How Much Time Do You Have?
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He gets paid twice monthly, on the 1st and 15th, and he’s not fully buffered yet (meaning he isn’t able to live on last month’s income).
Rather than budgeting twice per month (one budgeting session for each paycheck), he estimates his expenses for the entire month when he gets his paycheck on the 1st.
By the way, Jesse tells me that 80% of YNAB users get paid other than monthly, so my friend’s situation – and the way he handles it – are normal. Less than ideal, but normal.
Another way of saying “he estimates his expenses for the entire month” is “he budgets money he doesn’t have.”
Which turns his whole budget into Monopoly money. If any of your budget is fake, all of it is fake.
When you break Rule 1, the other three rules break down, and YNAB becomes a simple expense tracker instead of a finely-tuned money happiness machine.
How so? Because Rules 2, 3, and 4 are extensions of Rule 1:
“Estimating” detaches your budget (and spending) from your real account balances (in checking, savings, etc), creating undesirable outcomes:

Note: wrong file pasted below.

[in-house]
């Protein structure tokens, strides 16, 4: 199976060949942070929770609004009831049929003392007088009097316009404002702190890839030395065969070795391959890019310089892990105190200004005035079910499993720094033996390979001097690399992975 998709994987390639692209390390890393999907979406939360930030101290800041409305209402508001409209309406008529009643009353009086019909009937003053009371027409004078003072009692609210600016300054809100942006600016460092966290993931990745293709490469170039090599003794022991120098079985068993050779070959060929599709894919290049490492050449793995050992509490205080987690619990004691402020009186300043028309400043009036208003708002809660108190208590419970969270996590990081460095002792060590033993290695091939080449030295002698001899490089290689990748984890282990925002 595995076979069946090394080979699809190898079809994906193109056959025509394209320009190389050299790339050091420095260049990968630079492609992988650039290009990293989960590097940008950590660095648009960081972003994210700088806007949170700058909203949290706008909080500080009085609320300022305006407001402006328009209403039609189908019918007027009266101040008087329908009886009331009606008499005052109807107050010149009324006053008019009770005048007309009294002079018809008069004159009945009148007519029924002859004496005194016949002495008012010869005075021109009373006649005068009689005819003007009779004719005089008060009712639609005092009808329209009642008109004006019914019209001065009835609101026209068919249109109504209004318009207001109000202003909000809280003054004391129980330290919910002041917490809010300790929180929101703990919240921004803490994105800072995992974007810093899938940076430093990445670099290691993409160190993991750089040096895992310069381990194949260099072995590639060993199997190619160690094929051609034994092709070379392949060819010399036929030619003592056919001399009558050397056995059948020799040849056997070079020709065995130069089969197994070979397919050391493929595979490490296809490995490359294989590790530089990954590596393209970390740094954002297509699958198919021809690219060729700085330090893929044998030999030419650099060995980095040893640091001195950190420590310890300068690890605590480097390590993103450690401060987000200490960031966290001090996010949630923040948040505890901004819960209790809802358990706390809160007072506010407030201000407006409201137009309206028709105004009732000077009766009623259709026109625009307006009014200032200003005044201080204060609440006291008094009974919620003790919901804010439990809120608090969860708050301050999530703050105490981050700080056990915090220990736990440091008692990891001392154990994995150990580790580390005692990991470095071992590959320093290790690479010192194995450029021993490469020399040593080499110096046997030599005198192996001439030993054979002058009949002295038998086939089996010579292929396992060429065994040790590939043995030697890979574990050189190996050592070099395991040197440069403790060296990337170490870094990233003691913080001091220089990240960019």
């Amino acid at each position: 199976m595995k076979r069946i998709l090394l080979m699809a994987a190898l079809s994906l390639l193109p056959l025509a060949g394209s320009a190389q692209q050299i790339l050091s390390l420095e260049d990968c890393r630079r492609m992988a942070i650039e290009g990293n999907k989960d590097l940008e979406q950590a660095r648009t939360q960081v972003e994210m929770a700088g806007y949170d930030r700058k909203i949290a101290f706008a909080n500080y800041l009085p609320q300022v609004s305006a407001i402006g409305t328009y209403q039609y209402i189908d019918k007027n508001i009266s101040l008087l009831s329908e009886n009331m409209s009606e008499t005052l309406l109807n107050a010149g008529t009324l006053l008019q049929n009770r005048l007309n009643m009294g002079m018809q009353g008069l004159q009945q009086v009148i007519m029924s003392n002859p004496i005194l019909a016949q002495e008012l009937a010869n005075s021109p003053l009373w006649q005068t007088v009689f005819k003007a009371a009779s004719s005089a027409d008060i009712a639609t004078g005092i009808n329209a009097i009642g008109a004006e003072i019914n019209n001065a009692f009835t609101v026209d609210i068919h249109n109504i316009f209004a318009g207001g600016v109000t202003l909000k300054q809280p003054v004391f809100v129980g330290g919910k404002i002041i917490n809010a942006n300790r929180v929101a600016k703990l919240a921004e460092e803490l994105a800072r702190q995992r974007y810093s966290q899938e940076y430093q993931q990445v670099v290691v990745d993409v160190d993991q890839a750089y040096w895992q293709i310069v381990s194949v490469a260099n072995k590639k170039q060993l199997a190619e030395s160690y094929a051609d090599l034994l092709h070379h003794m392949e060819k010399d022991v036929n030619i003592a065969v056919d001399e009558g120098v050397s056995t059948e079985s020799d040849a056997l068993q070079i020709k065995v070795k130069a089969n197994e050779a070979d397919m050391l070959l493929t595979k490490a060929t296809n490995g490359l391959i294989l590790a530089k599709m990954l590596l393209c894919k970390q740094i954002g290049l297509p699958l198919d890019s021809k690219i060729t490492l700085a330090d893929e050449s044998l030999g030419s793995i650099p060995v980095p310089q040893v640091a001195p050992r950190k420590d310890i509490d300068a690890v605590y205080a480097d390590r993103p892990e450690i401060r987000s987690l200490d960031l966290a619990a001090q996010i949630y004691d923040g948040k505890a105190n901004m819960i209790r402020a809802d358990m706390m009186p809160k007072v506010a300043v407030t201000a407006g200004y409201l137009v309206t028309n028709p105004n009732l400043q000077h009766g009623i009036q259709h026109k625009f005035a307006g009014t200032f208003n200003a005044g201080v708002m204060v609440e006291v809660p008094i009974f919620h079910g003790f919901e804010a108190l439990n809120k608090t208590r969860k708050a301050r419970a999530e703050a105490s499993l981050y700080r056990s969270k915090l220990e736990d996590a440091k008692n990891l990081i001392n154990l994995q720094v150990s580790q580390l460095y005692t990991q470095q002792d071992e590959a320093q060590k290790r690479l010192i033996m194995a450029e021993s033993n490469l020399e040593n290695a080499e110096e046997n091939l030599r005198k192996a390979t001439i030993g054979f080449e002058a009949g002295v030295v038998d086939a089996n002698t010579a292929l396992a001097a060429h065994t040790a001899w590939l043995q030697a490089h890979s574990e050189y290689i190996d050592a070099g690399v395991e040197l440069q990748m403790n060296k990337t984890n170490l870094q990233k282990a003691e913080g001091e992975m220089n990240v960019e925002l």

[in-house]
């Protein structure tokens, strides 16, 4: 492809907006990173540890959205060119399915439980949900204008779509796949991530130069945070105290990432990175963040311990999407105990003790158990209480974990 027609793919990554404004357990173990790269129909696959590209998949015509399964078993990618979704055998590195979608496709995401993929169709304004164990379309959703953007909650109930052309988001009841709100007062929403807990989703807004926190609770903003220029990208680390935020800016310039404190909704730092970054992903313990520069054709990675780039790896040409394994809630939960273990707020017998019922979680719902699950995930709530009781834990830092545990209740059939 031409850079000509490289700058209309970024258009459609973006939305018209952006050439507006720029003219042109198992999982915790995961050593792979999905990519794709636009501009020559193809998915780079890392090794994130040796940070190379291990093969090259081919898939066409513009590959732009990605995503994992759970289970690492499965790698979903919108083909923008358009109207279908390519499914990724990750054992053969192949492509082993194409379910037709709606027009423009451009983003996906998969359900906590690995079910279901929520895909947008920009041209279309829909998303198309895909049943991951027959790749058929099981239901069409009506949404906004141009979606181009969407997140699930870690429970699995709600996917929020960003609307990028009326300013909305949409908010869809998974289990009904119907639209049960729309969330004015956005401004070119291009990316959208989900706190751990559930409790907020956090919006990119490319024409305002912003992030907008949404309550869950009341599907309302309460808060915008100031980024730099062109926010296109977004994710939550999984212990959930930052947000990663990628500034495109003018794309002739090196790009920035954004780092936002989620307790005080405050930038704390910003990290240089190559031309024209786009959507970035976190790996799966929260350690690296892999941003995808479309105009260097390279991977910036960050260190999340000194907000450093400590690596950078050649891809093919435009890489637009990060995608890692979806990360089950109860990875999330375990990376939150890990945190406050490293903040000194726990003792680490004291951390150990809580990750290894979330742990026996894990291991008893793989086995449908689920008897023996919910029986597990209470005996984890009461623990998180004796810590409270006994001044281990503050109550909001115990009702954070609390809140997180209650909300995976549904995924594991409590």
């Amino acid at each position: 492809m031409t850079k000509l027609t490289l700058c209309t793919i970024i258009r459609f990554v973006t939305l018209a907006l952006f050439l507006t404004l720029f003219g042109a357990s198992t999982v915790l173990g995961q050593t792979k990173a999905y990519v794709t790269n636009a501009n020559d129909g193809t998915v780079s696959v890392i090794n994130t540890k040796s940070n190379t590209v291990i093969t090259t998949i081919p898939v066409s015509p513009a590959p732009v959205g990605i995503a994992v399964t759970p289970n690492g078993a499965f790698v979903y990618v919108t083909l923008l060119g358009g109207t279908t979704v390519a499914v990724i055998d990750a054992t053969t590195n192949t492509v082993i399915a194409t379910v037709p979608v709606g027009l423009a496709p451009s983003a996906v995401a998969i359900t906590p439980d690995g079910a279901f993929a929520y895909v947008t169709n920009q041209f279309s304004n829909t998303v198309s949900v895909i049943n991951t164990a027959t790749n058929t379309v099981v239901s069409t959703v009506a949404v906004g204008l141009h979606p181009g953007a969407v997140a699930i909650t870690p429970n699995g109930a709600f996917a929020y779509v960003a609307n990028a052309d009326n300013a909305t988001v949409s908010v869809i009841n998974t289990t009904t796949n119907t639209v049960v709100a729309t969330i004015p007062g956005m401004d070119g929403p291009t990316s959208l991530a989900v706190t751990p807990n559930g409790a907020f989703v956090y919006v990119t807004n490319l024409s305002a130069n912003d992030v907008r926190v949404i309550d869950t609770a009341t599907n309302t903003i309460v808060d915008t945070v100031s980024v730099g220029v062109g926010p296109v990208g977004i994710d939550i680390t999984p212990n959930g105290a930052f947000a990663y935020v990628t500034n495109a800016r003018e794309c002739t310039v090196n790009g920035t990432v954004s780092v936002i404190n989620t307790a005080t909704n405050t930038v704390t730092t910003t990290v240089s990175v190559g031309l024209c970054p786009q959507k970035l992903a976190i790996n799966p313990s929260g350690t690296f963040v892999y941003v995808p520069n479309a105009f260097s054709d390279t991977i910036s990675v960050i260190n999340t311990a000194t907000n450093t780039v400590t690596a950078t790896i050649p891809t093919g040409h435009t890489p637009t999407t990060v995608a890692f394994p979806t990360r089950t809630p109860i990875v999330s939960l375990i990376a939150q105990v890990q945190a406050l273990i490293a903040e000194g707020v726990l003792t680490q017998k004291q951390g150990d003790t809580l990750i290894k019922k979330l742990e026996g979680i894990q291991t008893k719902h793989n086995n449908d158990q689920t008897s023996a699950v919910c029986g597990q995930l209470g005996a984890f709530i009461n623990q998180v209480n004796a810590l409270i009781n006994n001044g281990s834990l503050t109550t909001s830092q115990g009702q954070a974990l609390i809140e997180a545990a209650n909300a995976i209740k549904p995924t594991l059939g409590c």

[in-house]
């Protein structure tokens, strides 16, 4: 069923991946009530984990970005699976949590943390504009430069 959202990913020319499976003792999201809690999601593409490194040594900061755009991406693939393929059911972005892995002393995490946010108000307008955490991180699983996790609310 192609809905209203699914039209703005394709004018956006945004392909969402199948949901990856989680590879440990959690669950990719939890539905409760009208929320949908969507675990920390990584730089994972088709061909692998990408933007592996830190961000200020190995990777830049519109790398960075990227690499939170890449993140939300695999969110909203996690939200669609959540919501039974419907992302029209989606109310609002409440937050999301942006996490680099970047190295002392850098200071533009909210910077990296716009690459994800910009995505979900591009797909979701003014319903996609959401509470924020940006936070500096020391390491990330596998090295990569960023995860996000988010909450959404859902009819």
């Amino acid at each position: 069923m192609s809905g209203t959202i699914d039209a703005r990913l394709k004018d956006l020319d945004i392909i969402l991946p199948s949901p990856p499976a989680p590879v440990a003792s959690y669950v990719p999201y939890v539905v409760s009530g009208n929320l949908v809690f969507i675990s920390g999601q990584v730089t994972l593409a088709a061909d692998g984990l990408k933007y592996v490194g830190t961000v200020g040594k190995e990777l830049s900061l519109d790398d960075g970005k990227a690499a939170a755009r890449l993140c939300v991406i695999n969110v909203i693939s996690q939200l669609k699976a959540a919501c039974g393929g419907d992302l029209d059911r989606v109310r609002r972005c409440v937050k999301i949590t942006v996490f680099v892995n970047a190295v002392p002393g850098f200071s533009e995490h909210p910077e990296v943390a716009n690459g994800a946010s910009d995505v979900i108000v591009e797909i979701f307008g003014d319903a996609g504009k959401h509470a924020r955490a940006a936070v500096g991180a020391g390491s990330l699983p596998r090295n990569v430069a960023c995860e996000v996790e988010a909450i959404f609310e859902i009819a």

First of all, don’t feel bad. Feeling guilty about your money is a waste of energy (No shame, no blame – right?).
Second, consider a fresh start with your budget. I don’t know how many times I’ve fresh-started YNAB – could be a dozen or more.
After fresh-starting (which, you might not realize, is an actual feature in the software under the “File” menu), resolve never to budget money you don’t have.
When money enters your life, assign it to those jobs that need to be done before you get paid again. In the unfortunate event you have to use a credit card to get by (we’ve all been there), you’ll be doing so with full awareness.
For those of you paid weekly or twice monthly, use your category names (or the notes feature in YNAB) to estimate your bills and remind yourself of their due dates. (I just made this change myself.)
Bottom line: “Available to Budget” is a sacred number. As long as you treat it accordingly, you’ll be using YNAB to its full potential.
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